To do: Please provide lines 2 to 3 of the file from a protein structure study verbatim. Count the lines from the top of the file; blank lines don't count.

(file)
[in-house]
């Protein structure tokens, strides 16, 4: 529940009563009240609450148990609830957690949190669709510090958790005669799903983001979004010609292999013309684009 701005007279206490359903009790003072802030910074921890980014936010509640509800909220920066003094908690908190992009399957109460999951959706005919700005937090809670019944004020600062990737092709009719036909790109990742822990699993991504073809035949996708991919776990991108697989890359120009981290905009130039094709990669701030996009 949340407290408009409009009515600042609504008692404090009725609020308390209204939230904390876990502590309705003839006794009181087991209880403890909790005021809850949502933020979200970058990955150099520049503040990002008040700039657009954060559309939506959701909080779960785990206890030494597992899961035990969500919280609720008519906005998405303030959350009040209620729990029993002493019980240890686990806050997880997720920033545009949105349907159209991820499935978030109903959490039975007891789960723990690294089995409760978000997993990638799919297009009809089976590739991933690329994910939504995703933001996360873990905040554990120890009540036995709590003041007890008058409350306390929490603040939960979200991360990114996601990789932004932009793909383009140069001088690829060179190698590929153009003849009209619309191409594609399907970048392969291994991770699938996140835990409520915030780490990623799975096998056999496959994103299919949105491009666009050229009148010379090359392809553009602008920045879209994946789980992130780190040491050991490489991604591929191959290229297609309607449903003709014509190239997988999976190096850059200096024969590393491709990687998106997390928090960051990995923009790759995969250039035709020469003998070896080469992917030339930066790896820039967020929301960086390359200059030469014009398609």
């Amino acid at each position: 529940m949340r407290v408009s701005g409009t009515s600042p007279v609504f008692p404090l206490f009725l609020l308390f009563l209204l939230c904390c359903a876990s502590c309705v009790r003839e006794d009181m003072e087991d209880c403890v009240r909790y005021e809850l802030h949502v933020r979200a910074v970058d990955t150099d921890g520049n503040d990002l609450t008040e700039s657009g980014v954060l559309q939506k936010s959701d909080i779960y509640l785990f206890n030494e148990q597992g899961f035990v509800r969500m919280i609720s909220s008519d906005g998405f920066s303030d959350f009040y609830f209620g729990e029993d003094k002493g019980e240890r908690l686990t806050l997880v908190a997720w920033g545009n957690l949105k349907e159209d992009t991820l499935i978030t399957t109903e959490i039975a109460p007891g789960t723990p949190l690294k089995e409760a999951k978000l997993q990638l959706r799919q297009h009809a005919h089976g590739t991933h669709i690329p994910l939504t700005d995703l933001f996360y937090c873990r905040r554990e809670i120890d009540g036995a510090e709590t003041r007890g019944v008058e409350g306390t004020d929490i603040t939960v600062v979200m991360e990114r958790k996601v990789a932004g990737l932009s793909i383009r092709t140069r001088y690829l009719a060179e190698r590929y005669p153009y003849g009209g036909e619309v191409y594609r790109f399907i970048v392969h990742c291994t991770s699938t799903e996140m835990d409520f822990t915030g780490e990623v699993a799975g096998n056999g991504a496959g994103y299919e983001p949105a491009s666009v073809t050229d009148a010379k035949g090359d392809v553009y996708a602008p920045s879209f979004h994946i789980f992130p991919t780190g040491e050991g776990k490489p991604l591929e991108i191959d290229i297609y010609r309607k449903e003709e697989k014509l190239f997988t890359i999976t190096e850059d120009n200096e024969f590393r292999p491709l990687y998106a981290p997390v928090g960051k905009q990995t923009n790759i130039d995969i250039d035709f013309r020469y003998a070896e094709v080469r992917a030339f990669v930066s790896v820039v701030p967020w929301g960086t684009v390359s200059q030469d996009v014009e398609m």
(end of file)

């Protein structure tokens, strides 16, 4: 529940009563009240609450148990609830957690949190669709510090958790005669799903983001979004010609292999013309684009 701005007279206490359903009790003072802030910074921890980014936010509640509800909220920066003094908690908190992009399957109460999951959706005919700005937090809670019944004020600062990737092709009719036909790109990742822990699993991504073809035949996708991919776990991108697989890359120009981290905009130039094709990669701030996009 949340407290408009409009009515600042609504008692404090009725609020308390209204939230904390876990502590309705003839006794009181087991209880403890909790005021809850949502933020979200970058990955150099520049503040990002008040700039657009954060559309939506959701909080779960785990206890030494597992899961035990969500919280609720008519906005998405303030959350009040209620729990029993002493019980240890686990806050997880997720920033545009949105349907159209991820499935978030109903959490039975007891789960723990690294089995409760978000997993990638799919297009009809089976590739991933690329994910939504995703933001996360873990905040554990120890009540036995709590003041007890008058409350306390929490603040939960979200991360990114996601990789932004932009793909383009140069001088690829060179190698590929153009003849009209619309191409594609399907970048392969291994991770699938996140835990409520915030780490990623799975096998056999496959994103299919949105491009666009050229009148010379090359392809553009602008920045879209994946789980992130780190040491050991490489991604591929191959290229297609309607449903003709014509190239997988999976190096850059200096024969590393491709990687998106997390928090960051990995923009790759995969250039035709020469003998070896080469992917030339930066790896820039967020929301960086390359200059030469014009398609």
């Amino acid at each position: 529940m949340r407290v408009s701005g409009t009515s600042p007279v609504f008692p404090l206490f009725l609020l308390f009563l209204l939230c904390c359903a876990s502590c309705v009790r003839e006794d009181m003072e087991d209880c403890v009240r909790y005021e809850l802030h949502v933020r979200a910074v970058d990955t150099d921890g520049n503040d990002l609450t008040e700039s657009g980014v954060l559309q939506k936010s959701d909080i779960y509640l785990f206890n030494e148990q597992g899961f035990v509800r969500m919280i609720s909220s008519d906005g998405f920066s303030d959350f009040y609830f209620g729990e029993d003094k002493g019980e240890r908690l686990t806050l997880v908190a997720w920033g545009n957690l949105k349907e159209d992009t991820l499935i978030t399957t109903e959490i039975a109460p007891g789960t723990p949190l690294k089995e409760a999951k978000l997993q990638l959706r799919q297009h009809a005919h089976g590739t991933h669709i690329p994910l939504t700005d995703l933001f996360y937090c873990r905040r554990e809670i120890d009540g036995a510090e709590t003041r007890g019944v008058e409350g306390t004020d929490i603040t939960v600062v979200m991360e990114r958790k996601v990789a932004g990737l932009s793909i383009r092709t140069r001088y690829l009719a060179e190698r590929y005669p153009y003849g009209g036909e619309v191409y594609r790109f399907i970048v392969h990742c291994t991770s699938t799903e996140m835990d409520f822990t915030g780490e990623v699993a799975g096998n056999g991504a496959g994103y299919e983001p949105a491009s666009v073809t050229d009148a010379k035949g090359d392809v553009y996708a602008p920045s879209f979004h994946i789980f992130p991919t780190g040491e050991g776990k490489p991604l591929e991108i191959d290229i297609y010609r309607k449903e003709e697989k014509l190239f997988t890359i999976t190096e850059d120009n200096e024969f590393r292999p491709l990687y998106a981290p997390v928090g960051k905009q990995t923009n790759i130039d995969i250039d035709f013309r020469y003998a070896e094709v080469r992917a030339f990669v930066s790896v820039v701030p967020w929301g960086t684009v390359s200059q030469d996009v014009e398609m």